Thieves have stolen in excess of $100,000 worth of farming equipment from a property in Yannathan.
With 95 percent of his property at Garfield North damaged from the Bunyip bushfires, farm owner Craig White has been pouring every dollar into repair and recovery.
A John Deer tractor, a four wheeler, a two wheeler, fuel, tools and more, were stolen from the Yannathan property on Friday 27 October.
At about 2.30am, the thieves entered the private property, pulled sheets off the side wall of the farm shed and used a grinder to break in.
Instead of driving the tractor through the entrance of the property, the offenders barged through the gates, ripping the entire fence down.
The two wheeler was located on the side of the road, not far from the property.
About 3.30am the next night, the tractor was spotted travelling along Kooweerup-Longwarry Road.
Police were called to Cora Lynn Recreation Reserve, where two offenders exited the tractor and ran away on foot.
At a property in Monomeith, the front end loader was found tipped on its side in an old disused shed.
“It’s our livelihood. Some things don’t concern you but when it’s your income and your livelihood, this time of the year tractors are super important and they just take it on a rampage, they don’t get it,” Mr White said.
“It wasn’t like they stole it to use it themselves or to sell it – it was all for nothing and it’s cost us a lot of money.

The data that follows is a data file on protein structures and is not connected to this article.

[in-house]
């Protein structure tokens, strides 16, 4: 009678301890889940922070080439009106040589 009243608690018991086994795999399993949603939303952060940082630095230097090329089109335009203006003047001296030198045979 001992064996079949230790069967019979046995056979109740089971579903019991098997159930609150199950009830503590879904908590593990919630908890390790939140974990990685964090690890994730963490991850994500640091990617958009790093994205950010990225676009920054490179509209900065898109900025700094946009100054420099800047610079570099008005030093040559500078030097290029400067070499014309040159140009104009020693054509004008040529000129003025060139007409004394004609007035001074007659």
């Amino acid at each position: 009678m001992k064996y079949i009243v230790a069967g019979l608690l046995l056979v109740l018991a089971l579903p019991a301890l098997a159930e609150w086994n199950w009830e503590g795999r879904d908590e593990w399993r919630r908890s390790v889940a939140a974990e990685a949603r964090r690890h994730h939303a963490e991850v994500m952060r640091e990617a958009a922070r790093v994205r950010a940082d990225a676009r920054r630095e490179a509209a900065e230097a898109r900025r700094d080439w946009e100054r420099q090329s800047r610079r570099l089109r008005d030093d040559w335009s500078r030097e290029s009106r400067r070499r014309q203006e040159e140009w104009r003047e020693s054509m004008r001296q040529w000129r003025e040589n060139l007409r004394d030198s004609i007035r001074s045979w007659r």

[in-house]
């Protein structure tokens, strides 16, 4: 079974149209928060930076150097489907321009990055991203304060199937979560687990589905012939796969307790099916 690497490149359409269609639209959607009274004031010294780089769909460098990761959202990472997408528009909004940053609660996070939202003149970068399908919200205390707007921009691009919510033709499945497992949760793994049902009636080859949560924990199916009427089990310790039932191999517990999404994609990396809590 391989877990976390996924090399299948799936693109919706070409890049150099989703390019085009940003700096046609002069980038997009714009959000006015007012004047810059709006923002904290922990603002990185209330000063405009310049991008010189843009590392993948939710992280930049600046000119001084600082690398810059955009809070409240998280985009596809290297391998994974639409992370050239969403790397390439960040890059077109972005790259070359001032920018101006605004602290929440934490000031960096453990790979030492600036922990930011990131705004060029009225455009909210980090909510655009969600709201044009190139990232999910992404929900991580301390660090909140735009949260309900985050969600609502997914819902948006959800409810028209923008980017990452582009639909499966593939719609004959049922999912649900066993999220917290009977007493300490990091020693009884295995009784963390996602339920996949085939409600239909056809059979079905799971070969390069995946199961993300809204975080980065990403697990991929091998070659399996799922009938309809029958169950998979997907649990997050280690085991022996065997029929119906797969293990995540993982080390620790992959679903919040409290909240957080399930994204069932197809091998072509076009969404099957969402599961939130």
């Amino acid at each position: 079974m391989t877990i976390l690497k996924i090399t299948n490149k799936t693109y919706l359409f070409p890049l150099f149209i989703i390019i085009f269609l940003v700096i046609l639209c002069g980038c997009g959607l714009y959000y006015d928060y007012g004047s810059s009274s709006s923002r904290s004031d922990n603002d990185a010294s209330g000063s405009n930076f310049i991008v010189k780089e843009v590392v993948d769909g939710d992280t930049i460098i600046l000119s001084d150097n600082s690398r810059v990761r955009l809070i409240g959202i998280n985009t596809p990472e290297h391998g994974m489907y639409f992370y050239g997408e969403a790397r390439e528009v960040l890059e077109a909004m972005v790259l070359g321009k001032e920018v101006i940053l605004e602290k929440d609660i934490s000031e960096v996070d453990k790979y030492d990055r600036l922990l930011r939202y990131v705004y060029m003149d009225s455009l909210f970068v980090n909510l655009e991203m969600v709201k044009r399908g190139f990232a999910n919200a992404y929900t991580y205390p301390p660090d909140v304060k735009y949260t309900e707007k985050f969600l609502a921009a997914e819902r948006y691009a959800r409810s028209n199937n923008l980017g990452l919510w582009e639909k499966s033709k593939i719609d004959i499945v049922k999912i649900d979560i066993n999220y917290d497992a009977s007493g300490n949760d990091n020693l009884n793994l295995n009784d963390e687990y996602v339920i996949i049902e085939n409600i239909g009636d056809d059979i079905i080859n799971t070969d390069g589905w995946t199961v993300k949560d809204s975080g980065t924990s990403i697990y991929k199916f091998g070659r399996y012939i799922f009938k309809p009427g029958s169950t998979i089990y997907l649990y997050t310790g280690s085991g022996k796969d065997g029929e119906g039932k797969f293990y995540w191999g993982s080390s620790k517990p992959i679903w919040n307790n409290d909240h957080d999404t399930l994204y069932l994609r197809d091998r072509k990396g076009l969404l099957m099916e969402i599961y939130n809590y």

“Why do they think they have the right to take something that’s someone else’s? Us farmers produce food for these people, where’s the respect?”
But this wasn’t the first time Mr White’s farm has been targeted.
Just over a month ago, thieves attempted to break into another shed on his Yannathan property, but failed to gain access.
Within the past few months, a number of farms in the same area have been targeted, including Ripplebrook Poultry and a Labertouche dairy farm – which was broken into three days in a row.
“This probably shouldn’t have affected my wife this much but it has,” Mr White added.
“It brought back memories from the fires and she said to me ‘we need to have a break, there’s got to be a break somewhere’.
“If there are a few bad luck things, there has to be a few good luck things to follow.”
With the bushfire aftermath taking its toll, silage season underway, and farm animals that need looking after, Mr White said this year has been full of “troubling times”.
“Farming is hard enough as it is,” he said.
“My wife woke up the other night and saw a light through the trees. Because it’s burnt out now you can see further.
“She panicked and thought someone was coming up the driveway but it was just the far neighbours. It makes you feel uneasy and nervous.”
Cardinia police were able to collect the offenders’ fingerprints and are investigating.